Chinese hackers are unlikely to stop their campaign of commercial cyber espionage against U.S. companies, despite the deal announced last week, the top U.S. intelligence official told the Senate Armed Services Committee Tuesday.
Director of National Intelligence James Clapper told committee Chairman Sen. John McCain, R-Ariz., that he “wasn’t optimistic” that the agreement announced Friday by President Barack Obama and his Chinese counterpart Xi Jinping would curb China’s cyber espionage aimed at stealing trade secrets from American companies for the benefit of their Chinese competitors.
“Hope springs eternal,” Clapper told McCain, “but we will have to watch what their behavior is.”
“It’s incumbent on the intelligence community to depict to our policymakers what behavior changes as a result of this agreement,” he added.
Friday’s agreement came after Obama publicly threatened to use new sanctions authority against Chinese firms that benefitted from such online industrial espionage, but Clapper was careful to distinguish between that kind of hacking and more conventional cyber-spying like the breach at the Office of Personnel Management, which affected more than 22 million Americans who either applied for a security clearance or were living with or related to someone who did.
Clapper, taking another opportunity to walk back his statement earlier this year that China was the “leading suspect” in the OPM hack, said there are “differing degrees of confidence” as to whether China was to blame. But in any case, he said, such acts of conventional, albeit online, espionage are not covered by the deal — and would be difficult to sanction due to the fact that the U.S. also engages in the same practices.
“We too practice cyber espionage, and we’re not bad at it,” Clapper said. “People in glass houses shouldn’t throw rocks.”
That didn’t sit well with McCain. “So people should be able to steal our stuff because we live in a glass house?” he retorted. “That is astounding.”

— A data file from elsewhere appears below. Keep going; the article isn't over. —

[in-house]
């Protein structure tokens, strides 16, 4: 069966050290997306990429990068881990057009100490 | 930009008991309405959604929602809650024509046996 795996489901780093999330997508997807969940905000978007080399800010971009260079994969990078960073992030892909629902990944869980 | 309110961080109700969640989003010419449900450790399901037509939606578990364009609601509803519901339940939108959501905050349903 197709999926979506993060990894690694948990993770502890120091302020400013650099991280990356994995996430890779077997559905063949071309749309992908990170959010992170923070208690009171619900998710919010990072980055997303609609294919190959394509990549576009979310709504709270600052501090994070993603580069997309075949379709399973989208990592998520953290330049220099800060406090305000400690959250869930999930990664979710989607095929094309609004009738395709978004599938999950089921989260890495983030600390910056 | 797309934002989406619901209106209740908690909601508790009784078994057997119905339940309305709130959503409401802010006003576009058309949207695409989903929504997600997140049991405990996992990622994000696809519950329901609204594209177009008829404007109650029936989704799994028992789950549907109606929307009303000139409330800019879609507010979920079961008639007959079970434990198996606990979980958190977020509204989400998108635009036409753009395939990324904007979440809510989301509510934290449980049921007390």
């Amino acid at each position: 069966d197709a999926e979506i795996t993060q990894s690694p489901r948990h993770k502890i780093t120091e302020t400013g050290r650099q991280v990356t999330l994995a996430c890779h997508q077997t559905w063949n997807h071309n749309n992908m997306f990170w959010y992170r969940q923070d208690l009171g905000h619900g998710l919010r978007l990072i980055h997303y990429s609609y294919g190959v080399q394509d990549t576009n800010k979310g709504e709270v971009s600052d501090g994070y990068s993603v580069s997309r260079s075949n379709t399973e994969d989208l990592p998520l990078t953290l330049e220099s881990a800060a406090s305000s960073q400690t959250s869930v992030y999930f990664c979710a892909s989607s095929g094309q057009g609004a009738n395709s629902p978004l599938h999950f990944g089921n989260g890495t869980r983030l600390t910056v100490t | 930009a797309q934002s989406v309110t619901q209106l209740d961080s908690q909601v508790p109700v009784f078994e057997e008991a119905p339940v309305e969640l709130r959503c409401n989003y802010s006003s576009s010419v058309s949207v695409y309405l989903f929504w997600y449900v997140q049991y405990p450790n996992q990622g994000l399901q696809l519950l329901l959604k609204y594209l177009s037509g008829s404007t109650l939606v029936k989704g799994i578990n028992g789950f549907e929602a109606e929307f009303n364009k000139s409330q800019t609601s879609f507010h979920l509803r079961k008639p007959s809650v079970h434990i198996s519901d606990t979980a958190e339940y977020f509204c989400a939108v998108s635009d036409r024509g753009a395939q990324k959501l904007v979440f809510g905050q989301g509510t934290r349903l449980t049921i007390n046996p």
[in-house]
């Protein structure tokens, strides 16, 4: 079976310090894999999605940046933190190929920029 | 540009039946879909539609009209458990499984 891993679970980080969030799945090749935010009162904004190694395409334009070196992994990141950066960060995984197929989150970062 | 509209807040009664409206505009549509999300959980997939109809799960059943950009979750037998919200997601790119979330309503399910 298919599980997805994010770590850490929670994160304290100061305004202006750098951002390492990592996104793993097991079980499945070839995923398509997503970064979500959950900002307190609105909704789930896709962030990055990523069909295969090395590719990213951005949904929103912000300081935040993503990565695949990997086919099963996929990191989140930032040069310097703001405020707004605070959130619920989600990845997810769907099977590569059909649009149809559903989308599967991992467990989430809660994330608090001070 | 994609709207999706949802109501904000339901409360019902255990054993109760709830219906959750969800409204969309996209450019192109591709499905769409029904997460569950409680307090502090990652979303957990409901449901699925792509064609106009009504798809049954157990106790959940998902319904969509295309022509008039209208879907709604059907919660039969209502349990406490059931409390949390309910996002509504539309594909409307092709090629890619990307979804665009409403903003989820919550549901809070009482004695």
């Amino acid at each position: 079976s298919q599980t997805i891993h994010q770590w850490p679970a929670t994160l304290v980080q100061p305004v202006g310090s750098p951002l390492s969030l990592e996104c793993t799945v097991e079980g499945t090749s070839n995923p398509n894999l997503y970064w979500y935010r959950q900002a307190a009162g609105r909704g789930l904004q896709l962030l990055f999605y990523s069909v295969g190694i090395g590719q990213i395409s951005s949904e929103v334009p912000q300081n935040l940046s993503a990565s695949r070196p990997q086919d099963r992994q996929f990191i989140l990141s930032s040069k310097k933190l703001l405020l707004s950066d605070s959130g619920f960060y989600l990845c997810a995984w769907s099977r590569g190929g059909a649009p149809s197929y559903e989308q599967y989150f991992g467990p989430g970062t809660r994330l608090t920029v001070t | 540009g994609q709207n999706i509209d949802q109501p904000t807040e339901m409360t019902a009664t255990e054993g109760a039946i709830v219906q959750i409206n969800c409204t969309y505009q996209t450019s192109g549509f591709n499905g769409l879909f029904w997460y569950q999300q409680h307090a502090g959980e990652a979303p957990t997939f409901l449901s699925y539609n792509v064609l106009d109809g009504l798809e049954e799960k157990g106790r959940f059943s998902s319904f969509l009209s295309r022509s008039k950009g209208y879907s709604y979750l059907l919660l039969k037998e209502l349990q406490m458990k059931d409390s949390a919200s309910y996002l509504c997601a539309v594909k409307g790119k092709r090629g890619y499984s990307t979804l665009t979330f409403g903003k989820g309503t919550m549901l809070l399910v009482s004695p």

McCain was one of several senators who pressed Clapper, National Security Agency chief Adm. Mike Rogers and Deputy Secretary of Defense Robert Work on why the Obama administration hasn’t developed and used more offensive cyber capabilities, as a way of deterring the bevy of cyberattacks the country is constantly facing.
“Make no mistake, we are not winning the fight in cyberspace. Our adversaries view our response to malicious cyber activity as timid and ineffectual,” McCain said in his opening statement. “The administration has not demonstrated to our adversaries that the consequences of continued cyberattacks against us outweigh the benefit. Until this happens, the attacks will continue and our national security interests will suffer.”
Work admitted that “we are not where need to be” in terms of deterrence, but he said the Department of Defense is “pushing hard” on changing the cybersecurity culture across the department. Experts say improving defenses is another way of increasing the cost of cyberattacks to the adversary because it makes successful attacks much harder to mount. Work said the Pentagon’s cybersecurity discipline implementation plan, launched in August, will hold commanders accountable for protecting systems and educating personnel. DOD is also working on fortifying its hardware, with a plan similar to how systems were built during the Cold War to withstand an electromagnetic pulse.
“The problem is that many of the old systems were not built to respond to the cyberthreats that we see today,” Work said.
Senators also took issue with the fact that the DOD’s cyberattack response policy, which was mandated by the 2014 passage of the National Defense Authorization Act, has not been finished.
“If there was an attack tonight on our infrastructure, I do not want to go on cable news tomorrow and say the administration told us the policy is still in development,” said Sen. Angus King, I-Maine. “We’ve got to get on this. The idea that we can continue to simply defend and never have an offensive capability is ignoring this enormous threat.”
King then asked all three witnesses if an offensive capability was needed to deter cyberattacks. All three answered yes.
“I don’t mean to imply that this is easy, but this is urgent,” King said. “We can’t define ourselves by saying ,‘This is complicated, we’ll get to it.’”
Rogers said the country is working to create those capabilities, but he wants to make sure it has policy in place that articulates what behavior is acceptable before it moves to the offensive.
“We need to articulate as a nation that we are developing a set of capabilities, we are prepared to use those capabilities if required,” Rogers said. “This is not necessarily our preference. We want to engage in a dialogue with those around us, but on the other hand, we do have to acknowledge the current situation we find ourselves in.”